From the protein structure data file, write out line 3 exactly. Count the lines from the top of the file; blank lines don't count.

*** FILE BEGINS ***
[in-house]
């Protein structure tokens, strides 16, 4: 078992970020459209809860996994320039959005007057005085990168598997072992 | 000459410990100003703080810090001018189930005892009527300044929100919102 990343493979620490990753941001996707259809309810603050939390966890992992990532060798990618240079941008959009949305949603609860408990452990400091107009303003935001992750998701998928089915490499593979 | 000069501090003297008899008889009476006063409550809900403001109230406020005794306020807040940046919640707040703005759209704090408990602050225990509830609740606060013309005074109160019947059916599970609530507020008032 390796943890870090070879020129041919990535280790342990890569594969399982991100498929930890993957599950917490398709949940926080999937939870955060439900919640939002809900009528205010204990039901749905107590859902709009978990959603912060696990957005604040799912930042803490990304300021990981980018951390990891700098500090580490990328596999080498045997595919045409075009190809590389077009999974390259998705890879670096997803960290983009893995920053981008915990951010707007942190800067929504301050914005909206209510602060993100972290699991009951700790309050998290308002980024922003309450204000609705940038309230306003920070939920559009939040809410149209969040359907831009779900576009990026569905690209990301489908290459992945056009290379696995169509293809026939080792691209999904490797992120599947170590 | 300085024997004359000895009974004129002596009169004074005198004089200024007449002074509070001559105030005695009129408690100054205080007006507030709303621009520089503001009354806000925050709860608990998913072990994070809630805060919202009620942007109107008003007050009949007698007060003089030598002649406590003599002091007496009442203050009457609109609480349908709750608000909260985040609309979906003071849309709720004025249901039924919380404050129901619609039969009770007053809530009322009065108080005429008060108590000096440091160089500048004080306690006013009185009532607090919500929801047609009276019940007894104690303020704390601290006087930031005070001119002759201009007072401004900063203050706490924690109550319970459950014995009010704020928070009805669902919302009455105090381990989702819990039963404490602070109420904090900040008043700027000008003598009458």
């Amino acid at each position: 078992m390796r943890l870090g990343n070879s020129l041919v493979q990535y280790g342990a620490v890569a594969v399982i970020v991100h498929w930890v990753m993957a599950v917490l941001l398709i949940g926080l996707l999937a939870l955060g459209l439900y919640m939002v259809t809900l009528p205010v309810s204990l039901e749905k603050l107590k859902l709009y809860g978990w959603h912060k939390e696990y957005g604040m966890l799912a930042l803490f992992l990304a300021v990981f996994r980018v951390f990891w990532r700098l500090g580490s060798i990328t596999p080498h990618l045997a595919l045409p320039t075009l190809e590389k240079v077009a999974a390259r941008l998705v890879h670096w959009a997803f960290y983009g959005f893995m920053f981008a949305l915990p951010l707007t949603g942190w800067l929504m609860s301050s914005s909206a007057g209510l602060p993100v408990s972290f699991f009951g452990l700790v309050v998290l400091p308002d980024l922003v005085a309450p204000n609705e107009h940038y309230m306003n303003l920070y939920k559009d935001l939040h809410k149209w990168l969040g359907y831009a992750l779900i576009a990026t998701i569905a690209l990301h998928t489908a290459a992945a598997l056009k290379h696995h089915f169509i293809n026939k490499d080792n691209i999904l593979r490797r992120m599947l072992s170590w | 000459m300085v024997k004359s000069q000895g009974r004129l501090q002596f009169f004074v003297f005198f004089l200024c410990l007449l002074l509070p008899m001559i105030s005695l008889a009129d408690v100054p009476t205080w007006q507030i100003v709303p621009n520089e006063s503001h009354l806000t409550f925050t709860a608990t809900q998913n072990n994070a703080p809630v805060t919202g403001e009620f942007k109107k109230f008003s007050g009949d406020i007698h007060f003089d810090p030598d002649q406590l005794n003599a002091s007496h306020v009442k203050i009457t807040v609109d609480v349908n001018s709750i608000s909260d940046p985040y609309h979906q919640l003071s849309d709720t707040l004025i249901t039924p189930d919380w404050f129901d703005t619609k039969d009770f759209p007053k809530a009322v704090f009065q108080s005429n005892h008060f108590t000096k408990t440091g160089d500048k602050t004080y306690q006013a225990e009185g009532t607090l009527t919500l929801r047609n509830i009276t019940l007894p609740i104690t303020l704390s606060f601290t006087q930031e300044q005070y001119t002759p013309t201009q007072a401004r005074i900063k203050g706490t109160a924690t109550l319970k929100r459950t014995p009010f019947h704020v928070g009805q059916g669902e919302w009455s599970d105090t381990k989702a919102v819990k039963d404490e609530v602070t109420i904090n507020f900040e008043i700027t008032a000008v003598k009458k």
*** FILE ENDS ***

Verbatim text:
């Amino acid at each position: 078992m390796r943890l870090g990343n070879s020129l041919v493979q990535y280790g342990a620490v890569a594969v399982i970020v991100h498929w930890v990753m993957a599950v917490l941001l398709i949940g926080l996707l999937a939870l955060g459209l439900y919640m939002v259809t809900l009528p205010v309810s204990l039901e749905k603050l107590k859902l709009y809860g978990w959603h912060k939390e696990y957005g604040m966890l799912a930042l803490f992992l990304a300021v990981f996994r980018v951390f990891w990532r700098l500090g580490s060798i990328t596999p080498h990618l045997a595919l045409p320039t075009l190809e590389k240079v077009a999974a390259r941008l998705v890879h670096w959009a997803f960290y983009g959005f893995m920053f981008a949305l915990p951010l707007t949603g942190w800067l929504m609860s301050s914005s909206a007057g209510l602060p993100v408990s972290f699991f009951g452990l700790v309050v998290l400091p308002d980024l922003v005085a309450p204000n609705e107009h940038y309230m306003n303003l920070y939920k559009d935001l939040h809410k149209w990168l969040g359907y831009a992750l779900i576009a990026t998701i569905a690209l990301h998928t489908a290459a992945a598997l056009k290379h696995h089915f169509i293809n026939k490499d080792n691209i999904l593979r490797r992120m599947l072992s170590w | 000459m300085v024997k004359s000069q000895g009974r004129l501090q002596f009169f004074v003297f005198f004089l200024c410990l007449l002074l509070p008899m001559i105030s005695l008889a009129d408690v100054p009476t205080w007006q507030i100003v709303p621009n520089e006063s503001h009354l806000t409550f925050t709860a608990t809900q998913n072990n994070a703080p809630v805060t919202g403001e009620f942007k109107k109230f008003s007050g009949d406020i007698h007060f003089d810090p030598d002649q406590l005794n003599a002091s007496h306020v009442k203050i009457t807040v609109d609480v349908n001018s709750i608000s909260d940046p985040y609309h979906q919640l003071s849309d709720t707040l004025i249901t039924p189930d919380w404050f129901d703005t619609k039969d009770f759209p007053k809530a009322v704090f009065q108080s005429n005892h008060f108590t000096k408990t440091g160089d500048k602050t004080y306690q006013a225990e009185g009532t607090l009527t919500l929801r047609n509830i009276t019940l007894p609740i104690t303020l704390s606060f601290t006087q930031e300044q005070y001119t002759p013309t201009q007072a401004r005074i900063k203050g706490t109160a924690t109550l319970k929100r459950t014995p009010f019947h704020v928070g009805q059916g669902e919302w009455s599970d105090t381990k989702a919102v819990k039963d404490e609530v602070t109420i904090n507020f900040e008043i700027t008032a000008v003598k009458k």